Agility Robotics, headed by CEO Damion Shelton Ph.D., is based in Albany, OR. Their focus is on ‘building robots for good’ - and to support human initiative. In particular, their walking and carrying robots have picked up much interest thus far.
AR’s robots are able to walk, pick up and carry items and packages across warehouse spaces for ease of distribution. This allows for seamless integration with human operations - and can help increase safety in the workplace. Beyond this, AR are also deploying robots to walk the last mile - to deliver items directly to customer doors.
This could potentially remove the need for last-mile logistics - on a human scale - if widely adopted. As such, the firm is notable for being one of Amazon’s first picks for the AIIF.
BionicHIVE, based in Israel, caters to a common pain point for willing yet unable adopters. Their technology, revolving around their SqUID robot, allows for robotic assistance to fit into existing setups seamlessly. This is retrofitting - thus, upgrading existing warehouse and fleet operations without the need for major new systems.
BionicHIVE’s technology can help to pick, replace and even learn about existing operations on-site. Therefore, such technology could help long-established chain businesses adapt to robotics and AI with renewed efficiency. This may be a welcome touch for company managers who feel forced to keep pace with technology.
Essentially, the company aims to remove ‘barriers to automation’. Therefore, BionicHIVE technology seeks to see all warehouses move into an AI-centric future.
Mantis Robotics focuses, too, on blending human and robotic efforts together. Mantis innovations help warehouse operations to pick, move and adjust inventory on demand. Their robots are built to fit with ease and possess sensors to help enhance safer operation all around.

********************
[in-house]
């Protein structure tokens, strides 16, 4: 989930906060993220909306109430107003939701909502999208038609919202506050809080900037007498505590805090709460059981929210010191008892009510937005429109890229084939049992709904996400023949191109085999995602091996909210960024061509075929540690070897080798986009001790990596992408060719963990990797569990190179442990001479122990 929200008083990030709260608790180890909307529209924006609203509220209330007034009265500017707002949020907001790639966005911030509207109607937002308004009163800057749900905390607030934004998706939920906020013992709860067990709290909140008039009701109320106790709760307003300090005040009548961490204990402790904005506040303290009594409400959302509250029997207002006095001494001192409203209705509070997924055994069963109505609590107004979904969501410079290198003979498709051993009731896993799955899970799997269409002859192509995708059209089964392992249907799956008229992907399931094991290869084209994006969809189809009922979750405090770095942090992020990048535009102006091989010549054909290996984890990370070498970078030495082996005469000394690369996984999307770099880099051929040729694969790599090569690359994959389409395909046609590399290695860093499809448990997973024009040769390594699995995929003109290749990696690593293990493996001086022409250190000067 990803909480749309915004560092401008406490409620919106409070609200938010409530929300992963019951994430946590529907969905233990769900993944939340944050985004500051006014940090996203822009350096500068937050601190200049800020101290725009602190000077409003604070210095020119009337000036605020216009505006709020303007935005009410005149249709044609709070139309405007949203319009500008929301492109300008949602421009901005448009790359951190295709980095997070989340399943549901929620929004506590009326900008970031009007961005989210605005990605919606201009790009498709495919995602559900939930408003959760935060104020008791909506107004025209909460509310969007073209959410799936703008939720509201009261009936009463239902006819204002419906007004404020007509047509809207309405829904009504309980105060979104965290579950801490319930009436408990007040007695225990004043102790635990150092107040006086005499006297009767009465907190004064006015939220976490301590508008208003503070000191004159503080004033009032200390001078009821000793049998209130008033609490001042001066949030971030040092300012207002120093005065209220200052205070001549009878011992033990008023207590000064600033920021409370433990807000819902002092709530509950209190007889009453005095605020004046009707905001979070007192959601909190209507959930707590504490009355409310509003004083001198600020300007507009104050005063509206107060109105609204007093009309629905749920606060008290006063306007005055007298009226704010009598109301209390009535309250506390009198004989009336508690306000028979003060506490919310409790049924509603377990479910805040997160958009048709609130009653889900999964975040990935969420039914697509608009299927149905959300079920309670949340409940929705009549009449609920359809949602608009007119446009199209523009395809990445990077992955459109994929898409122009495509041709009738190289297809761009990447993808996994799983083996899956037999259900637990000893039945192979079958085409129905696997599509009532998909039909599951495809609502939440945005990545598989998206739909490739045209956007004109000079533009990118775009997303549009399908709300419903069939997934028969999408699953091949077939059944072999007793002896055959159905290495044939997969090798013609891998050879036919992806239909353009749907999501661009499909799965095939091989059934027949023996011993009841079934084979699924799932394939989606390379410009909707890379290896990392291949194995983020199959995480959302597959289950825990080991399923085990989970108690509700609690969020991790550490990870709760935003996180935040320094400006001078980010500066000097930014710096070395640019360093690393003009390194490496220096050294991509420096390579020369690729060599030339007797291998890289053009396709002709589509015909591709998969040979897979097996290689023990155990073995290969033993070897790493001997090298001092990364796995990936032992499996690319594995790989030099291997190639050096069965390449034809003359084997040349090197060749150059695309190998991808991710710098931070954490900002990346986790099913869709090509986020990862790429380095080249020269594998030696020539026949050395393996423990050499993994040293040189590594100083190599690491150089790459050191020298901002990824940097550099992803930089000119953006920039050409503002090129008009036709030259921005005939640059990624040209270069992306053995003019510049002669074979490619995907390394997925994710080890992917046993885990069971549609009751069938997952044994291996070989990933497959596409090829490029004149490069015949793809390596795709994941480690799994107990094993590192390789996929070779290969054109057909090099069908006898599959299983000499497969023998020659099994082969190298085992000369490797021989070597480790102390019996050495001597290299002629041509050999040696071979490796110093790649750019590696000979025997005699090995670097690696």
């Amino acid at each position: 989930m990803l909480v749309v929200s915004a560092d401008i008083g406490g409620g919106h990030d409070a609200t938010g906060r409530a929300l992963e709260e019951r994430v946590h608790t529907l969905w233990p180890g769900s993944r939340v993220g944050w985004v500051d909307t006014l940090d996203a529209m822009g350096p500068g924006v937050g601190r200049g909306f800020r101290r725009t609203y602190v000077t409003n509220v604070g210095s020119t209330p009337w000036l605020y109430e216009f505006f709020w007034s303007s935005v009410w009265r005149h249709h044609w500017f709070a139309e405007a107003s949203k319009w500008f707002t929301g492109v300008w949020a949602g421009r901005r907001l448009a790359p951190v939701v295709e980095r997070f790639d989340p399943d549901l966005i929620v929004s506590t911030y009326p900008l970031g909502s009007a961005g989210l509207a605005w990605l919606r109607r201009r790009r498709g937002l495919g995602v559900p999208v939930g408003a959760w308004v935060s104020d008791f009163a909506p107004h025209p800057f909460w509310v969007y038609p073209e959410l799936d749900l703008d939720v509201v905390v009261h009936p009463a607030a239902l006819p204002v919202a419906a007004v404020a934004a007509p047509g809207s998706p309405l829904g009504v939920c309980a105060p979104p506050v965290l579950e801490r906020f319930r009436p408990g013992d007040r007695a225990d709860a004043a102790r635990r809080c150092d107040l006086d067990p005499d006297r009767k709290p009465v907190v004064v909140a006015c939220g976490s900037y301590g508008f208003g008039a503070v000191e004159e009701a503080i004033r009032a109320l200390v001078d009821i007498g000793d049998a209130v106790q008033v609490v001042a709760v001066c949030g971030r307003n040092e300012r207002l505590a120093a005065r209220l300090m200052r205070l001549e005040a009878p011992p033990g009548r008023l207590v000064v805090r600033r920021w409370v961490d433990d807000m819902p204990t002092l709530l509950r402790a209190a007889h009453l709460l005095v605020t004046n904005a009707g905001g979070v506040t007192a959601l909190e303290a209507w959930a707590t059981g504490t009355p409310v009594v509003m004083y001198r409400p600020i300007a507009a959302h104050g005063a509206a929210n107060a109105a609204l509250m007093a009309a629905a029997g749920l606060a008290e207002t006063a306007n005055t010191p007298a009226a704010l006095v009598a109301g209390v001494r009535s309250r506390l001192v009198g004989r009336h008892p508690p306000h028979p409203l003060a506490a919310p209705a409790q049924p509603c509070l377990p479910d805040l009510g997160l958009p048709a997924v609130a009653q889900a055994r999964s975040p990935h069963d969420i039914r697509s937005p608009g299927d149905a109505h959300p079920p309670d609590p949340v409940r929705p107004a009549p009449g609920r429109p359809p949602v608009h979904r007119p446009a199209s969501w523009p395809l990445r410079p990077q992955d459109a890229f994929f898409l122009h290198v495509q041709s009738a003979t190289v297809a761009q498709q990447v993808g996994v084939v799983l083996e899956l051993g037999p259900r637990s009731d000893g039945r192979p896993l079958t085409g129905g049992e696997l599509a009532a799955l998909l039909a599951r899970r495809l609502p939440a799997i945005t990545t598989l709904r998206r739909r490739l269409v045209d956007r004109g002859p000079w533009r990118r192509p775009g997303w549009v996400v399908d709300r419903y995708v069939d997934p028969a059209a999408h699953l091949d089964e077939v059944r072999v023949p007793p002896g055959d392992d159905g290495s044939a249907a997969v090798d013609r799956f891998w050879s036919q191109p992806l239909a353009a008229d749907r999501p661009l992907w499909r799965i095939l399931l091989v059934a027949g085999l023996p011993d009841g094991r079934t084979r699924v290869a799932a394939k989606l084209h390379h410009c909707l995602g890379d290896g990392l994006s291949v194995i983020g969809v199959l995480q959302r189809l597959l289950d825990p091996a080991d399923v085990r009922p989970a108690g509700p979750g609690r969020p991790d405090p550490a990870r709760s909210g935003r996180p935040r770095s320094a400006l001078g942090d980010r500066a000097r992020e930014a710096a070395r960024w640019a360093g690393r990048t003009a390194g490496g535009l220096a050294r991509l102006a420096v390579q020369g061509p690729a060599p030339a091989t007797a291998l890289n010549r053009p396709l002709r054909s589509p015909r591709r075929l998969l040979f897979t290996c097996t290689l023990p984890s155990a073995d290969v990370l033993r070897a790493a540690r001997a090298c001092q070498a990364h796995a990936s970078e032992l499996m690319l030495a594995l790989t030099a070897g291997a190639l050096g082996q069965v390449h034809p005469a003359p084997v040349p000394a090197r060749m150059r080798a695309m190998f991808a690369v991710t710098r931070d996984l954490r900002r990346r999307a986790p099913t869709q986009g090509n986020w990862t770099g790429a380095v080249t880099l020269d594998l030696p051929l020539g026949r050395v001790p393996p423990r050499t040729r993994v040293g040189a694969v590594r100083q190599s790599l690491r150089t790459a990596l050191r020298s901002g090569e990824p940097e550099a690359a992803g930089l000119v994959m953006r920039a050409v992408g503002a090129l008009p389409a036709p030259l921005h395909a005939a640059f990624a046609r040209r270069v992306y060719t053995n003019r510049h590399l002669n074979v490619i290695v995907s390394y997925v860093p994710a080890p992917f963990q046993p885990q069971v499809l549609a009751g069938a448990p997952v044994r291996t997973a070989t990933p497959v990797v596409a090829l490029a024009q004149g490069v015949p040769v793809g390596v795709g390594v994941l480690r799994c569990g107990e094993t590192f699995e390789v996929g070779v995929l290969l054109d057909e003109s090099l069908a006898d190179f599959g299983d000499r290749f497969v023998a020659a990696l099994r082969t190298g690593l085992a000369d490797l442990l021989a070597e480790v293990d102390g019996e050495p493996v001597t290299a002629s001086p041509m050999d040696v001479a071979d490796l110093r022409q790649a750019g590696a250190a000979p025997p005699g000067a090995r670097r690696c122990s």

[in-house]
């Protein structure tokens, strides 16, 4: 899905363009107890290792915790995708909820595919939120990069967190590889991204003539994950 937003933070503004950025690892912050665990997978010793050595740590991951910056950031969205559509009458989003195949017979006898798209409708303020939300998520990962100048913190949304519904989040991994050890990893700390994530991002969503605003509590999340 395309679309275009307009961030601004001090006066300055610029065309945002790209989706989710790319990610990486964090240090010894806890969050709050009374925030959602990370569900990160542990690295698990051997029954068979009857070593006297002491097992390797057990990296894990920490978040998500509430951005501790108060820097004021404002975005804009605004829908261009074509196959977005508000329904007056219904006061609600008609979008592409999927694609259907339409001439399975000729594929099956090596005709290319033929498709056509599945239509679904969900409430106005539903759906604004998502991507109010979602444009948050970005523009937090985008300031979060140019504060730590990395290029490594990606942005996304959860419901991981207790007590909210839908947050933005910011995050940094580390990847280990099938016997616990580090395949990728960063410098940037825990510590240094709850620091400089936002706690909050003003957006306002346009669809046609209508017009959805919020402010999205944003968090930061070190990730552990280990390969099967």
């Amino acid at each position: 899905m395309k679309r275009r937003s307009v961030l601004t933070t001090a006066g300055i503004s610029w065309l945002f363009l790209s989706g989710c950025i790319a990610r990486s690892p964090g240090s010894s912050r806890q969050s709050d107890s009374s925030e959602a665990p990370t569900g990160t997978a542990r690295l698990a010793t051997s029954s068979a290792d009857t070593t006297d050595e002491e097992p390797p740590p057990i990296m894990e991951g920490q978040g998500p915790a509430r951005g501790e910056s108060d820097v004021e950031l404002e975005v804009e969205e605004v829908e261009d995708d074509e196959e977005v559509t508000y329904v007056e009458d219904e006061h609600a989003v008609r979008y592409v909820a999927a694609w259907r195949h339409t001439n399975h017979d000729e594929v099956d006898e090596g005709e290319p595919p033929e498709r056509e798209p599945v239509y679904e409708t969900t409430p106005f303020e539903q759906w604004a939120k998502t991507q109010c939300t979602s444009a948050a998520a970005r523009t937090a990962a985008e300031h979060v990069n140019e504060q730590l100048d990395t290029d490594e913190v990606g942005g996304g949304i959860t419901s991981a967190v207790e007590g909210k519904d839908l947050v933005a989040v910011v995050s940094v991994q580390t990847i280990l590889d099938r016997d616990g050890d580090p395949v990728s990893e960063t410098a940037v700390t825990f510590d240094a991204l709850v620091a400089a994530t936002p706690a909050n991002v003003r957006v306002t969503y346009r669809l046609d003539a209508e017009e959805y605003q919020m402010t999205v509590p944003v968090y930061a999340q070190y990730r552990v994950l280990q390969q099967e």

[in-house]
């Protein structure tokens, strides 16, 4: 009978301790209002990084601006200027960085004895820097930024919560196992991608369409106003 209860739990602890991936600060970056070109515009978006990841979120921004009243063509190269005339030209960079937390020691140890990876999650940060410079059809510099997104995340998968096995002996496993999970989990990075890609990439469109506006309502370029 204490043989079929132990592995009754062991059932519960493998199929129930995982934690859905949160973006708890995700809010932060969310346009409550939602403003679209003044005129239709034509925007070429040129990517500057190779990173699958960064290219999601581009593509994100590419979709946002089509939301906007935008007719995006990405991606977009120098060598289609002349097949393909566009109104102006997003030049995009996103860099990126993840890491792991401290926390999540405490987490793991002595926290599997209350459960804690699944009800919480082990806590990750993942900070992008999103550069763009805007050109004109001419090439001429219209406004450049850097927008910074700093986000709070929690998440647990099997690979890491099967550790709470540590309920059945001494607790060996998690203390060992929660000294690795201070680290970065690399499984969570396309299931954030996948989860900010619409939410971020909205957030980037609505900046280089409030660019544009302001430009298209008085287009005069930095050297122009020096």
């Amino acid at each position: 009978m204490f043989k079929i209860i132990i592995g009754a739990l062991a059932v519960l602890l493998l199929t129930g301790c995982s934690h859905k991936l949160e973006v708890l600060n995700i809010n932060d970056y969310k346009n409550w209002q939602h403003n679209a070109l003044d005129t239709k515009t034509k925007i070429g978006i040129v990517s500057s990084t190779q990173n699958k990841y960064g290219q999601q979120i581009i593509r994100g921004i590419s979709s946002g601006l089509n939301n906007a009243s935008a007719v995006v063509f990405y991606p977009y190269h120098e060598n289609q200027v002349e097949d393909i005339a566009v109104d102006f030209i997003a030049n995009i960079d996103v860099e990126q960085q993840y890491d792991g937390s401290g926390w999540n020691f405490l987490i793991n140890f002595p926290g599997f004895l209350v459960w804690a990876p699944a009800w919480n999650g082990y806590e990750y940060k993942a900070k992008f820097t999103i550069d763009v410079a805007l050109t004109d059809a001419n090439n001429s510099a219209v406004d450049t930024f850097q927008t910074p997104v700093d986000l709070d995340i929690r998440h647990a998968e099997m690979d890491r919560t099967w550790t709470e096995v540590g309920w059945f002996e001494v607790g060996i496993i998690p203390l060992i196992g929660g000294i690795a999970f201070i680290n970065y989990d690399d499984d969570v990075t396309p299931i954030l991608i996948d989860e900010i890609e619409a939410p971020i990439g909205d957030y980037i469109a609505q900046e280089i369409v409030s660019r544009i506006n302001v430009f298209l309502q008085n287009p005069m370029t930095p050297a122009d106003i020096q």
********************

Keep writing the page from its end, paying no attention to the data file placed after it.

Mantis also advises that their technology is designed to offer deployment without code. Therefore, much like BionicHIVE, their standards fit entry-level use and demand. Based in San Francisco, the company has been selected by the AIIF for its intuitive scalability.
The company asserts that its landmark robot is the fastest and safest of its kind in industrial support. The potential for deployment and support across various industries could extend globally. It will be interesting to see how their Amazon funding supports the firm further.
The global supply chain impacts a vast array of businesses and operations - and millions of customers. Slowdowns and disruptions are immensely costly. In fact, it is estimated that the chain lost the US an average of $228 million in 2021 alone. This compares to a global loss of around $184 million elsewhere.
Therefore, it is clear why there is increased enthusiasm for helping to ‘heal’ the chain. Amazon’s latest funding initiative may help bring AI and robotics to businesses struggling to keep up. What’s more, those funded by Amazon may even help to revolutionize end-to-end service delivery for good.
Insight suggests that the supply chain may ‘normalize’ by the end of Q4 2022. Regardless, it’s clear the chain requires greater protection in the event of further global catastrophe.